Reviews and occasional notes on classical music

Reviews and occasional notes on classical music

"Music, both vocall and instrumental, so good, so delectable, so rare, so admirable, so super excellent, that it did even ravish and stupifie all those strangers that never heard the like." - Thomas Coryat, after hearing 3 hours of music at the Scuola di San Rocco in Venice, 1608.

Saturday, April 23, 2016

A Grand Tannhäuser

Tannhäuser is precariously balanced on the sacred and profane axis, both in its subject and in the tortured history of its productions in the musical capitals of Europe. The pure musical tradition of German song is contrasted with the decadent Grand Opera of Paris, with its focus on crowd-pleasing effects and Jockey Club-sponsored ballerinas. Wagner's theme may be redemption - his theme is always redemption - but his heart is in the spectacle. That's why I enjoyed this production so much; it turns renunciation and atonement into pageantry.

Musically this is quite outstanding. Daniel Barenboim, conducting of one of Europe's great orchestras, sets the stage for a great evening of theatre. In the overture and the introductions to Acts II and III the way that the camera pans through the orchestra, looking over Barenboim's shoulder, is as dramatic as anything on stage. When he stands to bring out a particularly thrilling phrase it's electric. The singing is really excellent as well, with a dramatically assured Peter Seiffert grounding the opera, between the two poles of slinky mezzo Marina Prudenskaya as Venus, and soprano Ann Petersen, radiant in a Grace Kelly gown, as Elisabeth. Rene Pape as Hermann, and especially Peter Mattei as Wolfram von Eschenbach are superb singers and equally good actors.

Wagner sweated bullets trying to integrate the ballet conventions of the Paris Opera into his story of Minnesingers. This production by Sasha Waltz (is there a better name for a choreographer?) is no where close to being consistently successful, but when one of her many dance or dramatic ideas works, it works big-time. The Venusberg Scene in Act I takes place within a metal tube that looks like an eye. Partially-clad dancers cavort inside, looking like something from the cutting room floor of Woody Allen's Everything You Wanted to Know About Sex, but Were Afraid to Ask. Then the lighting changes, and the scene is reminiscent of a James Bond credit sequence. But at some point things come together, and all of a sudden the scene becomes fabulously sexy and incredibly beautiful. What happened? I was just snickering a minute ago! When Prudenskaya and Seiffert come sliding down the tube, we have a moving presentation of Tannhäuser's long dream of sensuality.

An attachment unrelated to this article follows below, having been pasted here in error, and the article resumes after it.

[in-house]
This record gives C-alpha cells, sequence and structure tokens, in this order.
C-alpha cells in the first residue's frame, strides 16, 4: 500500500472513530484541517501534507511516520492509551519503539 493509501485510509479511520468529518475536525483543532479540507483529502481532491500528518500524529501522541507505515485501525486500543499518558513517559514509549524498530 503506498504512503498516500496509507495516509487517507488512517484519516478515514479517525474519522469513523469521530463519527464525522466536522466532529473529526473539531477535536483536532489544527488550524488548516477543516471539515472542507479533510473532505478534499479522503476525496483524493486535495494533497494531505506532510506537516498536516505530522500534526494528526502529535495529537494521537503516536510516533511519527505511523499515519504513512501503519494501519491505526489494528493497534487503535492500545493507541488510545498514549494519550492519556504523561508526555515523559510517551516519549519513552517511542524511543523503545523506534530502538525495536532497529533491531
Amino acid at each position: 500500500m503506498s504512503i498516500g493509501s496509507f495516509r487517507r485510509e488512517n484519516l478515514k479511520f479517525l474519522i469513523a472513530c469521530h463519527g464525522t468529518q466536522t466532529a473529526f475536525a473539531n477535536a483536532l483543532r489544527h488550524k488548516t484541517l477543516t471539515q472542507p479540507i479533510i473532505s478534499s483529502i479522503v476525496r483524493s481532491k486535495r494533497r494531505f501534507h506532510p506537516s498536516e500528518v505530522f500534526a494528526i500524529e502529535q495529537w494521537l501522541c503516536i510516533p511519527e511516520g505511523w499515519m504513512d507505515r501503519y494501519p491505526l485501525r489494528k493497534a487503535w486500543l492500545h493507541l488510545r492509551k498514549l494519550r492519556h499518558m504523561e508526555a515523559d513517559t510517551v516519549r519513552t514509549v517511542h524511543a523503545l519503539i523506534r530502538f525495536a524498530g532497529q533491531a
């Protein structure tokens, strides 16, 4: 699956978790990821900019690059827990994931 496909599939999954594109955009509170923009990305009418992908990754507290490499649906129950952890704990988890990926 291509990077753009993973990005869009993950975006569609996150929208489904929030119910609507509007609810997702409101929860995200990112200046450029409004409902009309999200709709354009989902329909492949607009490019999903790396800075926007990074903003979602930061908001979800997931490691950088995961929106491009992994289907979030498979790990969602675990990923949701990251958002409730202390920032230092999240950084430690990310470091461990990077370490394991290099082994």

This is such an eclectic production, and it's all the better for it. There's a natural shift from Venusberg to the Minstrel's Hall on the Wartburg, and Waltz sets us up in a brightly lit Art Deco Hollywood set that's full of one per centers looking elegant. Here is where the integration of dance really pays off. The story of the musical competition can come across as a dullish Medieval German episode of Glee, but Waltz turns on her inner Busby Berkley, and everything sparkles. I don't know if this is deliberate, but when groups of singers and dancers stand frozen for a while, I was reminded of Alain Renais's Last Year at Marienbad. Both that film and Wagner's opera ground their drama in deeply ambiguous dream states.

Waltz abruptly shifts the tone from the bright Hollywood/Middle European spectacle of Act II to film noir in Act III, monochromatic and misty on an empty stage, and all of a sudden mystical, with Wagner's soaring choral hymn of atonement and redemption. The dancing is once again sublime. When the stage turns blood-red with the return of the Venusberg music (and the welcome return of Prudenskaya), we have a superb example of the dramatic potential of dance.

I'm so pleased that BelAir Classique makes generous clips of their productions available on YouTube. This will give you a good feel for the style of the production and its high musical standards, if not the final excellence of the Blu-ray disc.

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